China will accelerate vaccination of the elderly after protests against confinements

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China will speed up vaccination of the elderly after protests against confinement

At the height of social upheaval >due to its draconian policies against covid-19, China has made the decision to accelerate vaccination of < strong>older people , two days after the unusual demonstrations against health restrictions, and in the midst of a massive police presence which has served to deter some concentrations. The National Health Commission announced the In a statement, he stated his intention to “accelerate” the vaccination of those over 80 years of age, a population group where only 66% are fully immunized, and to increase the rate among people ages 60 to 79.

The limited vaccination coverage of the elderly is one of the arguments used by the communist government to justify its strict health policy, marked by endless confinements, long-term quarantines, arrival from abroad and the almost daily tests for the population. An increase in vaccination rates could offer China precisely a way out of its “zero covid” policy.

In force for almost three years, that policy was the target of popular anger in demonstrations last weekend, the largest since the 1989 pro-democracy movement. They were triggered by last week's deadly fire in Urumqui, the capital of the Xinjiang region. The frustration has also been added to the discontent of some sectors of the population with the Chinese political system, This is reflected these days in the chants calling for the resignation of President Xi Jingpin, recently elected for a third term.

Massive police presence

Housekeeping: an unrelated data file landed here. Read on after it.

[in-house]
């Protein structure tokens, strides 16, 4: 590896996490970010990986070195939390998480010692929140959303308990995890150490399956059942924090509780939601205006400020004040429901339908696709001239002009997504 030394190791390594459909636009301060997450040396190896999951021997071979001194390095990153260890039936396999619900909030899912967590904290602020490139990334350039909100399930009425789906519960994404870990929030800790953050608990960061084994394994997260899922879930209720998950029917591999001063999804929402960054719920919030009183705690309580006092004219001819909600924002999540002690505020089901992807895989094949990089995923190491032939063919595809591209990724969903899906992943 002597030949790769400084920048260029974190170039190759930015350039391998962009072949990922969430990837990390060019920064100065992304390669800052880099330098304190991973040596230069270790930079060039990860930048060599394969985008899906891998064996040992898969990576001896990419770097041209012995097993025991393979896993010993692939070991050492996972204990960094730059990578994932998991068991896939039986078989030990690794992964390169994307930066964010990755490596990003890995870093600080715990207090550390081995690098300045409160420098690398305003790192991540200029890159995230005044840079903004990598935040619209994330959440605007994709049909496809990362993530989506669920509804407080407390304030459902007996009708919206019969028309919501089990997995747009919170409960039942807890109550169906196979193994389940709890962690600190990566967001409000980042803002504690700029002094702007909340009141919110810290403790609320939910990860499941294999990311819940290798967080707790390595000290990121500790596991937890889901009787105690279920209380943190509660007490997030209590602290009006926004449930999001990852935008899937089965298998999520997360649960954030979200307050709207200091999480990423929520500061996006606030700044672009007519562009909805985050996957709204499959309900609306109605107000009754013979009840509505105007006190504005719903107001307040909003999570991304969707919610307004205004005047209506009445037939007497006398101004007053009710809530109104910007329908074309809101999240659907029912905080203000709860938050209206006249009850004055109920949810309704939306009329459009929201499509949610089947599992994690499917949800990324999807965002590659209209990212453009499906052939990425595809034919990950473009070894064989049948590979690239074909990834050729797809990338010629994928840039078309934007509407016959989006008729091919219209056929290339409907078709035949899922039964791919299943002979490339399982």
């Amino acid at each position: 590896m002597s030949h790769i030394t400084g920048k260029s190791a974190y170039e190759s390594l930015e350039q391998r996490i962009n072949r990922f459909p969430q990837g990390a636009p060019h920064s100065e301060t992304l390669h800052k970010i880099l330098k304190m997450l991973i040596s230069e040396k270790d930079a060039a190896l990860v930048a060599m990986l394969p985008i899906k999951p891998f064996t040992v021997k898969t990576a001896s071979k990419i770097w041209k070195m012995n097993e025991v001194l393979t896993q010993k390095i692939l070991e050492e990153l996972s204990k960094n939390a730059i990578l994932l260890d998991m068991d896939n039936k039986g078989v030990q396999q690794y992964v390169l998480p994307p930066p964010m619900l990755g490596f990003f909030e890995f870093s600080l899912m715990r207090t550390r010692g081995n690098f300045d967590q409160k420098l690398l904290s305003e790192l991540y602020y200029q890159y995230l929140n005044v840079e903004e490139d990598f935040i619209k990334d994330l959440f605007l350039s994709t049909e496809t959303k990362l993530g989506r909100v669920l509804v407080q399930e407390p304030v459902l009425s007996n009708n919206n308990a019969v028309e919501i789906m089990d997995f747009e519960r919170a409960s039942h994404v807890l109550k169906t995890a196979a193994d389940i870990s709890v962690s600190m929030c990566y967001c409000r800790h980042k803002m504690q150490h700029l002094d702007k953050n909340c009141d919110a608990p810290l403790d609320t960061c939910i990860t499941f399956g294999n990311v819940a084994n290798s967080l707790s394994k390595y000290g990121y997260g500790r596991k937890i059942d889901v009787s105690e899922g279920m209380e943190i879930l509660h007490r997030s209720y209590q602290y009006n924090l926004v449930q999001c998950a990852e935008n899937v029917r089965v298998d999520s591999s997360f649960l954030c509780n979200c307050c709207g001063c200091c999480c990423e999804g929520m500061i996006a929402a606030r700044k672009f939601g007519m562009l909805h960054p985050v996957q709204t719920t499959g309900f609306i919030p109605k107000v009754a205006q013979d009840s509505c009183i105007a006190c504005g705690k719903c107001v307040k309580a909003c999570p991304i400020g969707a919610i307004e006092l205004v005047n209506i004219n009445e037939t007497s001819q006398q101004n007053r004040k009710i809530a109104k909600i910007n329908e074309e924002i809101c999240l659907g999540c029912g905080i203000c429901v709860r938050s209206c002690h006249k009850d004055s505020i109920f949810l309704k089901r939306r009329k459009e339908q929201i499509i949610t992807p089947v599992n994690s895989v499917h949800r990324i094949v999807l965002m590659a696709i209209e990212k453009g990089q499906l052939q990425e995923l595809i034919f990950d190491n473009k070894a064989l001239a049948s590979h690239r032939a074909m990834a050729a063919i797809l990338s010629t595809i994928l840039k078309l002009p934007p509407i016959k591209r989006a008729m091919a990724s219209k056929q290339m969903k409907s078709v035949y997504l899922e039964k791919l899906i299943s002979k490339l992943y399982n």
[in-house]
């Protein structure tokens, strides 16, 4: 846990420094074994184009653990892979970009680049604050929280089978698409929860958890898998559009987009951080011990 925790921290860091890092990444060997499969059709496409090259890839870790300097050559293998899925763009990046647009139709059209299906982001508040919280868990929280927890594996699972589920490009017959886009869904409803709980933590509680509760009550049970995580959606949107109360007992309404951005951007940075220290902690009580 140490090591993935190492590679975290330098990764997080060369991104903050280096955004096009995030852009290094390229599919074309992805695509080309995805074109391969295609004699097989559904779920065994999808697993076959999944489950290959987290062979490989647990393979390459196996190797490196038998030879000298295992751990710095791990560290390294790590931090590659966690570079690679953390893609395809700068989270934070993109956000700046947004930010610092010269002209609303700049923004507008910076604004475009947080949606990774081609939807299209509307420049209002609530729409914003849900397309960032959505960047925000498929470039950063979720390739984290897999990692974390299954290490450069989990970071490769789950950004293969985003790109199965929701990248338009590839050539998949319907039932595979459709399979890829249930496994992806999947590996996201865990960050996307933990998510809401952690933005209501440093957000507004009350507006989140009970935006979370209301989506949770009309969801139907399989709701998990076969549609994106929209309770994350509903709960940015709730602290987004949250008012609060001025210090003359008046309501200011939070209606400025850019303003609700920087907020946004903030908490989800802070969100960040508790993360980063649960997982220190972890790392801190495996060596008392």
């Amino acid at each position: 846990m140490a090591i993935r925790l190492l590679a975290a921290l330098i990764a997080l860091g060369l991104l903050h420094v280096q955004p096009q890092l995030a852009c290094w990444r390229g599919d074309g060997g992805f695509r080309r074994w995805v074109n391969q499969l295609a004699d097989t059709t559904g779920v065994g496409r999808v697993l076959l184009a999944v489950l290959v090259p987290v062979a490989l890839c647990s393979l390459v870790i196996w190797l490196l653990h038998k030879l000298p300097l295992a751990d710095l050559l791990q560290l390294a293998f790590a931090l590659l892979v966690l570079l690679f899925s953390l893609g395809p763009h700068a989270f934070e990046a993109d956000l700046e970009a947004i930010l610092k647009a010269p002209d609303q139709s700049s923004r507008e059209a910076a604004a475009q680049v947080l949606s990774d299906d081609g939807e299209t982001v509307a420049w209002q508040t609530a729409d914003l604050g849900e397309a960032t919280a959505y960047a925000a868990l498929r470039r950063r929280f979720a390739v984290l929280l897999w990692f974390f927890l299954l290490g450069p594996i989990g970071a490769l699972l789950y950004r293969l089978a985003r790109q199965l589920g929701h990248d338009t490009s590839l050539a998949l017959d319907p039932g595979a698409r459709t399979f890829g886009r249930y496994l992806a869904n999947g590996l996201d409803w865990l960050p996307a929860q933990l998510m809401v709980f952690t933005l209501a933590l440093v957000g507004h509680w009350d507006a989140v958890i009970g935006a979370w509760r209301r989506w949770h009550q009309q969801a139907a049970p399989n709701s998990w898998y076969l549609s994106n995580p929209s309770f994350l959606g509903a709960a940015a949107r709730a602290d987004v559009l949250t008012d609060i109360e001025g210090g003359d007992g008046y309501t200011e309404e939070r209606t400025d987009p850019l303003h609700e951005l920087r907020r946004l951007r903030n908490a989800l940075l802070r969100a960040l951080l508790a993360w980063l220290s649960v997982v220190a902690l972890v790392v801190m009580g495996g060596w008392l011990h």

A heavy police presence appeared to have lightened on the streets of a rainy Shanghai Tuesday night.. Although the anger was still just as alive. “The current (zero covid) policy is too strict, and it kills more people than the coronavirus itself,” a 17-year-old bystander told Agence France Press, identified as Ray.

It was different in Beijing, where a heavy police presence and night temperatures of minus 9 degrees deterred protesters. Yes there were concentrations in other cities. At the oldest university in Hong Kong,a dozen people headed a crowd that yelled “I'm sorry!” slogans like “give me freedom or give me death.”

“We are not foreign agents, we are Chinese citizens. China should have diverse voices,” said one woman, while another held up a banner in tribute to the victims of the Urumqi fire.

Concessions by the authorities

The Chinese government is sticking to its zero-covid policy, but there are signs of that the local authoritiesthey seek to soften some rules to contain the mobilizations. In Urumqi, an official said on Tuesday that the city would pay 300 yuan ($42) to each “low-income or no-income” person, announc A five-month moratorium on rent was imposed for some families.

In Beijing rentals were banned. padlock gates in residential areas, reported the official Xinhua press agency said on Sunday, a practice that has caused much discomfort by leaving many citizens locked up every time there was a small outbreak of contagion.

London summons Chinese ambassador

In London, the British government summoned a Chinese ambassador. He visited the Chinese ambassador on Tuesday in protest at the arrest of a BBC journalist while covering the protests in Shanghai. A journalist who was “beaten and kicked by the police”, according to the British network, a fact that the British Foreign Secretary, James Cleverly >, qualified of “deeply concerning”, before launching a plea in favor of press freedom. “We have summoned the Chinese ambassador,” he declared upon his arrival at the NATO foreign ministers meeting to be held between today and Wednesday in Bucharest. “It is incredible. It is extremely important that we protect freedom of the press.”